Any deaths would be a blow to a species that has been slow to rebound from the damage caused by pollution and human disturbance of their caves, partly because females have only one baby each year, the plaintiffs say.
Invenergy argues there is no sign that Indiana bats go to the ridge. When a consultant put up nets at or near the site in summer 2005 and 2006 to search for bats, no Indiana bats were captured. Some bat experts say that the females prefer lower areas when they have their young and that the ridge is too high. The company also stresses that there is no confirmed killing of an Indiana bat at any wind farm nationwide.
"A $300 million, environmentally friendly, clean, renewable energy project waiting to serve 50,000 households is in limbo over a rare bat nobody has ever seen on the project site," Clifford J. Zatz, a lawyer at Crowell & Moring, which represents the wind farm, said in court.
In an area scarred by mountaintop coal mining, company officials say, the wind farm is a friend to the environment. It also is bringing jobs to the region.
"We're a clean, green energy company," said Joseph Condo, vice president and general counsel. "The project will be able to deliver clean energy for years."
The project has twice survived challenges in the West Virginia Supreme Court, including complaints that it would mar the picturesque view. If the Greenbelt court does not intervene, the first set of 67 turbines is expected to be running next year. The state has required that bat and bird fatalities be tracked for three years.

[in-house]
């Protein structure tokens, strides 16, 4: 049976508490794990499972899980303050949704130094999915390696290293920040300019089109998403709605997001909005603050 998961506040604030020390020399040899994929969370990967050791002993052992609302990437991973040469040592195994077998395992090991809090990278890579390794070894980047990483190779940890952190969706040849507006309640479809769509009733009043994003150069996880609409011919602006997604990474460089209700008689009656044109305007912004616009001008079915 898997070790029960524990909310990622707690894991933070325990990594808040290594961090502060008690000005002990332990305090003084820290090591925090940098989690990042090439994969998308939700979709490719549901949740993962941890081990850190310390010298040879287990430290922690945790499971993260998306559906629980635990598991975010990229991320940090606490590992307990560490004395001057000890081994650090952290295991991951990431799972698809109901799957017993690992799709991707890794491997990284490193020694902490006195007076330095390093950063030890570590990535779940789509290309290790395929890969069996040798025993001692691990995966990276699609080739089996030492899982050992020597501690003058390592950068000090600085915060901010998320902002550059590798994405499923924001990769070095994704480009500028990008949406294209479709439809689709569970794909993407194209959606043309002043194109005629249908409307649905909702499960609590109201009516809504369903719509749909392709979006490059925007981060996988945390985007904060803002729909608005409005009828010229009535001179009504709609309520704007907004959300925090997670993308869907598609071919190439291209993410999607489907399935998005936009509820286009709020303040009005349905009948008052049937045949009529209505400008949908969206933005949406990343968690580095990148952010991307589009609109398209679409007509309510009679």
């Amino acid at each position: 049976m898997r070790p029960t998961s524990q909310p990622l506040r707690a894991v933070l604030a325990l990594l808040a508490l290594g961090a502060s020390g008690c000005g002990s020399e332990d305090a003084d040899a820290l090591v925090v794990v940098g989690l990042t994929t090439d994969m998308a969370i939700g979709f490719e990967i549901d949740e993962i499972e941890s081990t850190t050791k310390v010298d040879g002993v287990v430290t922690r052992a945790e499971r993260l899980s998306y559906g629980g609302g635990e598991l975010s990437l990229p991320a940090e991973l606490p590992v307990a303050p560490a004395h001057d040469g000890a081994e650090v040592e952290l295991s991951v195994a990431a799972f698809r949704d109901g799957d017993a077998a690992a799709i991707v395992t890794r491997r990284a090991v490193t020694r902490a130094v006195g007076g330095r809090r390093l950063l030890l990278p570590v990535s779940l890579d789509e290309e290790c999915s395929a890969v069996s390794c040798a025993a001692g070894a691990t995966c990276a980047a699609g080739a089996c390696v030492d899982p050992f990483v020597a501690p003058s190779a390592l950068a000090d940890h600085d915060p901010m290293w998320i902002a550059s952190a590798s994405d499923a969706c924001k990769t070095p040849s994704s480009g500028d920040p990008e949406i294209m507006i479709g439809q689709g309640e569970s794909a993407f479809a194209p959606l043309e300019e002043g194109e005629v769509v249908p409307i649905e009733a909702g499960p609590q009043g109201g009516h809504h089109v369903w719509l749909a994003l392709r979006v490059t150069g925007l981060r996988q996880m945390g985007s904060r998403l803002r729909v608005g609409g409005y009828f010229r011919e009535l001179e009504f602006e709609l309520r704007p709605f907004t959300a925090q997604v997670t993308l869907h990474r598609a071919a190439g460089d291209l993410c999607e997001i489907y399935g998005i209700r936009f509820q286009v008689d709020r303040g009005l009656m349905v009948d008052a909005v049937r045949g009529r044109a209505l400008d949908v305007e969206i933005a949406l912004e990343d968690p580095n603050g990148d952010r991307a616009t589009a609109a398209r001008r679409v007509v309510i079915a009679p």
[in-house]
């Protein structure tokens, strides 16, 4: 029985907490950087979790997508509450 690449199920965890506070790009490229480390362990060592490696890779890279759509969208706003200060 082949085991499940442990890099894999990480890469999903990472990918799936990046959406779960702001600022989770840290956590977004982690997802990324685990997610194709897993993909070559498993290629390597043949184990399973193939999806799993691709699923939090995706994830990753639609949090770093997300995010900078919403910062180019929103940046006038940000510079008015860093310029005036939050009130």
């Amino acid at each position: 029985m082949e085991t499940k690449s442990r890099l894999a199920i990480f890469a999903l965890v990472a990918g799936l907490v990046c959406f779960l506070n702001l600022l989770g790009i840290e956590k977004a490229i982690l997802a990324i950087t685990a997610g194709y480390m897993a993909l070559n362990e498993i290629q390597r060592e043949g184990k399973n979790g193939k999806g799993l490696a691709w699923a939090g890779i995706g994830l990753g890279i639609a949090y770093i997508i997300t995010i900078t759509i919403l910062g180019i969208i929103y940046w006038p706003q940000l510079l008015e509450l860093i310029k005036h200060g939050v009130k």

The case probably will come down to a battle of bat experts.
There is no question turbines in other locations have killed tens of thousands of bats. Some strike blades. Others die from a condition known as barotrauma, similar to the bends that afflict divers. It occurs when the swirl of the blades creates low-pressure zones that cause the bats' tiny lungs to hemorrhage. Scientists and the industry are seeking ways to lessen the kills, including stopping the turbines at certain times or using sound to deter the bats.
But the habits of Indiana bats largely remain a mystery to scientists. They are so small that only recently has the technology been available to produce devices small enough to track their movements.
Brad Tuckwiller, a county commissioner who manages his family's 1,700-acre cattle farm not far from the ridge, is a supporter of the wind farm. When the project was proposed, he visited one of Invenergy's farms in Tennessee.
"I know some of our citizens are upset, but I don't think it's about the bats. I think it's about the viewshed or fear," Tuckwiller said. "If America is going to have energy independence, we have to look at these alternative sources -- solar, wind, geothermal -- in addition to nuclear and coal."
To Cowan, the risk is too great. The house he and his wife built to be near West Virginia's caves has bat profiles on the windows. The napkin holder on the dining table is decorated with a bat. Their car has a bat bumper sticker.
"I think if the turbines kill one Indiana bat, that ought to end it," he said. "That ought to shut it down."